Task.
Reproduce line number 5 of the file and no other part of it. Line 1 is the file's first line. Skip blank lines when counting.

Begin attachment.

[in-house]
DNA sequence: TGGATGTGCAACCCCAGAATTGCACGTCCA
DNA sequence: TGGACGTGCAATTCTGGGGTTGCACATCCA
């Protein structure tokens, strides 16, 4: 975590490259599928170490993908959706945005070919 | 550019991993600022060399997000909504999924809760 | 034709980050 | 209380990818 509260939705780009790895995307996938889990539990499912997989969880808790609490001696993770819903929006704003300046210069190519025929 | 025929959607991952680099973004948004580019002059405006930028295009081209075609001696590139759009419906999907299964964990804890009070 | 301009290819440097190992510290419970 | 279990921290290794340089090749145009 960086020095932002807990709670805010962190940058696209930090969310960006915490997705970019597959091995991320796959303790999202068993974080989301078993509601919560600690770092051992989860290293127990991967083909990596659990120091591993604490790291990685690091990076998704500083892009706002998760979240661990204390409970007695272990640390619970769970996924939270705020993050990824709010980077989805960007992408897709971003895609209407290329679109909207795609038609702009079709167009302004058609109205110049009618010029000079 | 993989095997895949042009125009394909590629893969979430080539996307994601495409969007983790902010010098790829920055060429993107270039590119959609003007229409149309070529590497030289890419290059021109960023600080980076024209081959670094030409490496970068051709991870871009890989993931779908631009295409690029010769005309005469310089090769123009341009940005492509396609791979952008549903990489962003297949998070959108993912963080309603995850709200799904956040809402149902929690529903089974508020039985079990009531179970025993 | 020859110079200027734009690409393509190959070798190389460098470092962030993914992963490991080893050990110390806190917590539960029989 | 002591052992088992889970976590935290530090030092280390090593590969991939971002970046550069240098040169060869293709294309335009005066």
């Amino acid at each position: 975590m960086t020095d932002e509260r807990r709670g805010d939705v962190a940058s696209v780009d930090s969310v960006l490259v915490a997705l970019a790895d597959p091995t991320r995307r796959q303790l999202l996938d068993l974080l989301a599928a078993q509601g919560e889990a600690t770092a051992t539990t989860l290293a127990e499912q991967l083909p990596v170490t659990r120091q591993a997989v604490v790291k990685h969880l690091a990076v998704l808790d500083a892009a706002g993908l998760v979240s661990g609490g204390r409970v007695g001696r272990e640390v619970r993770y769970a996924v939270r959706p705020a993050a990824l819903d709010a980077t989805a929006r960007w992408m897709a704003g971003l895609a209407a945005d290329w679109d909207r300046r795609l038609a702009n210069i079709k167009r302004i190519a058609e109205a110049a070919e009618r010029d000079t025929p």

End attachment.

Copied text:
């Amino acid at each position: 975590m960086t020095d932002e509260r807990r709670g805010d939705v962190a940058s696209v780009d930090s969310v960006l490259v915490a997705l970019a790895d597959p091995t991320r995307r796959q303790l999202l996938d068993l974080l989301a599928a078993q509601g919560e889990a600690t770092a051992t539990t989860l290293a127990e499912q991967l083909p990596v170490t659990r120091q591993a997989v604490v790291k990685h969880l690091a990076v998704l808790d500083a892009a706002g993908l998760v979240s661990g609490g204390r409970v007695g001696r272990e640390v619970r993770y769970a996924v939270r959706p705020a993050a990824l819903d709010a980077t989805a929006r960007w992408m897709a704003g971003l895609a209407a945005d290329w679109d909207r300046r795609l038609a702009n210069i079709k167009r302004i190519a058609e109205a110049a070919e009618r010029d000079t025929p």